CEDAR RAPIDS, IOWA — In the weeks leading up to the Iowa caucus, Democratic presidential candidates have crisscrossed the state. 

They’ve held rallies and town hall events and met voters in their own living rooms. They’ve mobilized voters to knock on doors. They’ve even sent surrogate supporters to energize voters in cities they can’t reach themselves. 

The Daily attended three rallies for three different candidates with significant support in Iowa in the weekend prior to the Iowa caucuses. Here’s what we saw. 

At Sanders caucus concert, young supporters ‘feel the Bern’ 

More than 2,000 people gathered at the Horizons Event Center in suburban Des Moines, Iowa Friday night for the Bernie Sanders Caucus Concert, featuring popular indie folk band Bon Iver. 

At the rally, a crowd of primarily young voters drank beer and ate burgers while standing facing a large stage. 22-year-old Allie Hoskins from Marion, Iowa, stood near the front of the crowd with a group of friends. She caucused for Sanders during her first election in 2016, and couldn’t wait to do it again on Monday. 

“It was just really fun and I’m excited for it again,” Hoskins said. “Hopefully I can instill that energy among my peers because we don’t do it as much as we should. Historically, we have the lowest turnout rates in the country, year after year, election after election. And this election is probably the most important for people our age.” 

Two Iowan folk bands kicked off the event, followed by speeches from documentary filmmaker and activist Michael Moore — a one-time University of Michigan student originally from Flint, Mich. — and Nina Turner, national co-chair of the Sanders campaign. 

Moore, who’s been campaigning in Iowa for Sanders, spoke about the similarities he’s seen between Iowa and his fellow Midwestern home state of Michigan. 

“I’ve seen Flint, Michigan, all across this wonderful state. I’ve seen and talked to so many people who are struggling to get by or tired of the old way and want something new,” Moore said. “And it’s no surprise to me that Bernie Sanders, for the last three-for-two, has been polling number one here in the state of Iowa.” 

Sanders had planned on attending the rally himself, but was unable to leave Washington, D.C. in time after the Senate’s impeachment trials of President Donald Trump on Friday. In a phone call lasting about 10 minutes and broadcast through the event center’s speaker system, Sanders spoke to the crowd about several of his platform points, including reforming the criminal justice system, ending the war on drugs and banning assault weapons.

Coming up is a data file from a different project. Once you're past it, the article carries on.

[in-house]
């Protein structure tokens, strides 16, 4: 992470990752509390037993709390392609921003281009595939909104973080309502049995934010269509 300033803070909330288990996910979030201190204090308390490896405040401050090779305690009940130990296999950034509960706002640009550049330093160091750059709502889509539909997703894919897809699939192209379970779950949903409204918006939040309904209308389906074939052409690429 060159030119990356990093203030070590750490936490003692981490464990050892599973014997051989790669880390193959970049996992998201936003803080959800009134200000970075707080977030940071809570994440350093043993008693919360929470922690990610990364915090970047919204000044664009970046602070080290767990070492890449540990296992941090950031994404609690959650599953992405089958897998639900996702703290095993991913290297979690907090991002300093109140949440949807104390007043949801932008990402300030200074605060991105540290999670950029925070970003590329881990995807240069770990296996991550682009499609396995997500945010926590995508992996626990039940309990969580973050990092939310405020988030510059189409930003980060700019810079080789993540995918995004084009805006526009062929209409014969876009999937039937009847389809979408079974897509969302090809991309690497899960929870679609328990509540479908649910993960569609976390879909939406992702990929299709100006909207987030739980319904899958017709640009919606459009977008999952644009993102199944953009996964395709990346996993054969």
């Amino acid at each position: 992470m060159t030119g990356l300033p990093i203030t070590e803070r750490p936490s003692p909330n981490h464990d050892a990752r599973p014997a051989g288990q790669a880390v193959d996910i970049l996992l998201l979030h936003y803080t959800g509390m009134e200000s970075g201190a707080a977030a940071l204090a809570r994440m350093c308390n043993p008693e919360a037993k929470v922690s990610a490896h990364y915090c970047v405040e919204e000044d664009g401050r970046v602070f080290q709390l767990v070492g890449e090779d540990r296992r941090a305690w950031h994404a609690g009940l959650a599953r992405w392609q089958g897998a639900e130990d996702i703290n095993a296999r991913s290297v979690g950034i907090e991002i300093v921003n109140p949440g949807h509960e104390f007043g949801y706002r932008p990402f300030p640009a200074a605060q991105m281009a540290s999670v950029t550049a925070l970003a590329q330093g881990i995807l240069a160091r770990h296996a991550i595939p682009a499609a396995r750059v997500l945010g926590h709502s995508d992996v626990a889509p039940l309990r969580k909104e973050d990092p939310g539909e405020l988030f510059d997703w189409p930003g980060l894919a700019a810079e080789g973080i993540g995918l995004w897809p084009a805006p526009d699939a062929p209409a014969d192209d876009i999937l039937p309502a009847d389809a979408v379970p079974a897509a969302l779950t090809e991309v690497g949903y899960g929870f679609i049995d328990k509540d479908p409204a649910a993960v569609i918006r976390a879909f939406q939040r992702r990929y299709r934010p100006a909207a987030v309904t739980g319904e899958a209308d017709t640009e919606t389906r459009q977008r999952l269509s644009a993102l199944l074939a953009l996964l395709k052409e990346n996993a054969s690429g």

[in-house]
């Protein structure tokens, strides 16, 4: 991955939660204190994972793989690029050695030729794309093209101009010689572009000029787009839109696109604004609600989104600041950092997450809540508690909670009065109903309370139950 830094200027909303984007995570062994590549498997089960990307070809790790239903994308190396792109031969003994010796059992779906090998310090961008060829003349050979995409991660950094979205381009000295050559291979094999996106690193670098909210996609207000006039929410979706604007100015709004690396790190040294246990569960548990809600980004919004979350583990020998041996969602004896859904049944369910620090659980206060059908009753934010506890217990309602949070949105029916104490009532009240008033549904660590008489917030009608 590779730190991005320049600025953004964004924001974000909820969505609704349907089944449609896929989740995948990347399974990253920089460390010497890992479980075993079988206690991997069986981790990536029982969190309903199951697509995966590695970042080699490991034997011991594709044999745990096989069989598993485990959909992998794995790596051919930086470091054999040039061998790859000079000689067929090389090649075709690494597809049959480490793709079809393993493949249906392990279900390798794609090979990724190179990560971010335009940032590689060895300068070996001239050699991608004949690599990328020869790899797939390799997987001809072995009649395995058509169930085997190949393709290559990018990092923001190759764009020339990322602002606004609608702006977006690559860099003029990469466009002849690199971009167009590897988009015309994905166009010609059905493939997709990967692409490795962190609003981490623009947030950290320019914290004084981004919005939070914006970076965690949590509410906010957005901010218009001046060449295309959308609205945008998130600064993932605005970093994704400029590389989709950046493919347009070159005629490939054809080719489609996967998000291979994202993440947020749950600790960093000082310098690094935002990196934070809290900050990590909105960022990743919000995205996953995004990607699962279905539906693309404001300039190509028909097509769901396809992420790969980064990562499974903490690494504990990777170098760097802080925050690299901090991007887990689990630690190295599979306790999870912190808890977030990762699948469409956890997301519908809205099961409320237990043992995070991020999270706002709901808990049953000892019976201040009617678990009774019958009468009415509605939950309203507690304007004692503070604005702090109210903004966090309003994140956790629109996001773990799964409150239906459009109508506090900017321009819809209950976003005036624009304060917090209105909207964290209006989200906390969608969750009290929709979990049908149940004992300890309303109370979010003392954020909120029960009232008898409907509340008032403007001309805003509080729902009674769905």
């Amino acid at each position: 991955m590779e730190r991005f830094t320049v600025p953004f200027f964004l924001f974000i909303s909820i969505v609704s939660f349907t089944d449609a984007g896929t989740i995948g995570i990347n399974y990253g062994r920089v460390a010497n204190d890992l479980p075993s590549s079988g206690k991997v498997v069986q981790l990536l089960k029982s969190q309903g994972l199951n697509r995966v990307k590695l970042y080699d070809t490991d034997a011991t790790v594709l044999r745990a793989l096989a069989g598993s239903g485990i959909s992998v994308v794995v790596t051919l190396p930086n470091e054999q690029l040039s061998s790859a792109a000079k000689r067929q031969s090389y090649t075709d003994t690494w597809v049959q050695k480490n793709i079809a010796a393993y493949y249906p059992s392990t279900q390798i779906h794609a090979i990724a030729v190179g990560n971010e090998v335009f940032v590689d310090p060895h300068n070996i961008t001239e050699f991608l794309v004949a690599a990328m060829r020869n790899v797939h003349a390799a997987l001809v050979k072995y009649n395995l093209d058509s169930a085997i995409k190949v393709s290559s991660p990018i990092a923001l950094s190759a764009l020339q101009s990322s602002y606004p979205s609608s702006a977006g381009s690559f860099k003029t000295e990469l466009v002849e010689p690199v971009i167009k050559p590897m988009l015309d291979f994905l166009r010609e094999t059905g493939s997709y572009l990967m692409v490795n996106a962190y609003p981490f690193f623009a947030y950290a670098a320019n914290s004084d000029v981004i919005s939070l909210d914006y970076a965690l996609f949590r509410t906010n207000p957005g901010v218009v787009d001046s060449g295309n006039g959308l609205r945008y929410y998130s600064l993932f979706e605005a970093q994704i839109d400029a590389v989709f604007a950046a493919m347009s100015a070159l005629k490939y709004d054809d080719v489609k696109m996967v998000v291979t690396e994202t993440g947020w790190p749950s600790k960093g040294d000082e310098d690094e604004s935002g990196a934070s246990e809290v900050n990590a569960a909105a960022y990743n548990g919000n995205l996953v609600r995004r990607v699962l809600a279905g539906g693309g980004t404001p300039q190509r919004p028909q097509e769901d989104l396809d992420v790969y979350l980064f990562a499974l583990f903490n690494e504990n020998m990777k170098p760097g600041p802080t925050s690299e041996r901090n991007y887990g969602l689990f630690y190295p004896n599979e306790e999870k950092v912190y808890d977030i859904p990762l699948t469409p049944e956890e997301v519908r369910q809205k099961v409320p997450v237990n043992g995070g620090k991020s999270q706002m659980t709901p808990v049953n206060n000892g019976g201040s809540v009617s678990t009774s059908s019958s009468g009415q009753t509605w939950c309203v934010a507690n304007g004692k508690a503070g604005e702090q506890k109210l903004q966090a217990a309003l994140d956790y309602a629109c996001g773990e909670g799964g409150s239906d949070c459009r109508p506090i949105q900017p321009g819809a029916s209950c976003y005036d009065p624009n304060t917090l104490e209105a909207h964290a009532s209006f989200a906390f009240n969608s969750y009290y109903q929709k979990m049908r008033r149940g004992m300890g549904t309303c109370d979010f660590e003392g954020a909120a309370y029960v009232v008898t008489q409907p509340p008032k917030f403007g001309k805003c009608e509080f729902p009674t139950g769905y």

“We will do exactly, in our campaign, the opposite of what Trump is trying to do. He is trying to divide the American people,” Sanders said, receiving loud cheers from audience members. “We are gonna bring our people together, Black and white and Latino, Asian American, Native American, gay and straight — we’re gonna bring our people together.” 

He underscored the importance of Monday’s caucus — seen throughout the world as an omen for which candidates will do well in the forthcoming primaries, and eventually, on a national stage.  

“On Monday night, the entire country and in fact the entire world will be looking at the great state of Iowa,” he said. “And my humble request from you is to do everything that you can to make sure that our friends and neighbors come out and vote.” 

Following Sanders’s speech, progressive Congresswomen Rashida Tlaib, Pramila Jayapal and Ilhan Omar, who have all endorsed Sanders as their pick for Democratic nominee, took the stage for a short panel discussion about their work in their own communities. 

Later in the discussion, Jayapal brought up Hillary Clinton, former Secretary of State and presidential candidate, and crowd members began to boo at her mention. 

Panel moderator and Des Moines school board member Dionna Langford jumped in, saying, “We’re not going to boo, we’re classy here.” 

But Tlaib interjected: “No, no, I’ll boo … You all know I can’t be quiet. No, we’re going to boo. That’s all right, the haters will shut up on Monday when we win.”

Tlaib has since apologized for her response on Twitter, writing the “movement deserve(d) better.”

Following the panel discussion and a short speech from Jane Sanders, the senator’s wife, Justin Vernon, the Wisconsin-born front man of Bon Iver, took the stage for a solo acoustic set. 

“I was learning more and more about this caucus on Monday and it’s so important to get out the vote,” Vernon told the crowd between songs. 

Enthusiastic Warren supporters admire campaign’s empathy 

A rally for Senator Elizabeth Warren at the Coe College Kohawk Arena in Cedar Rapids garnered about 700 supporters early Saturday afternoon.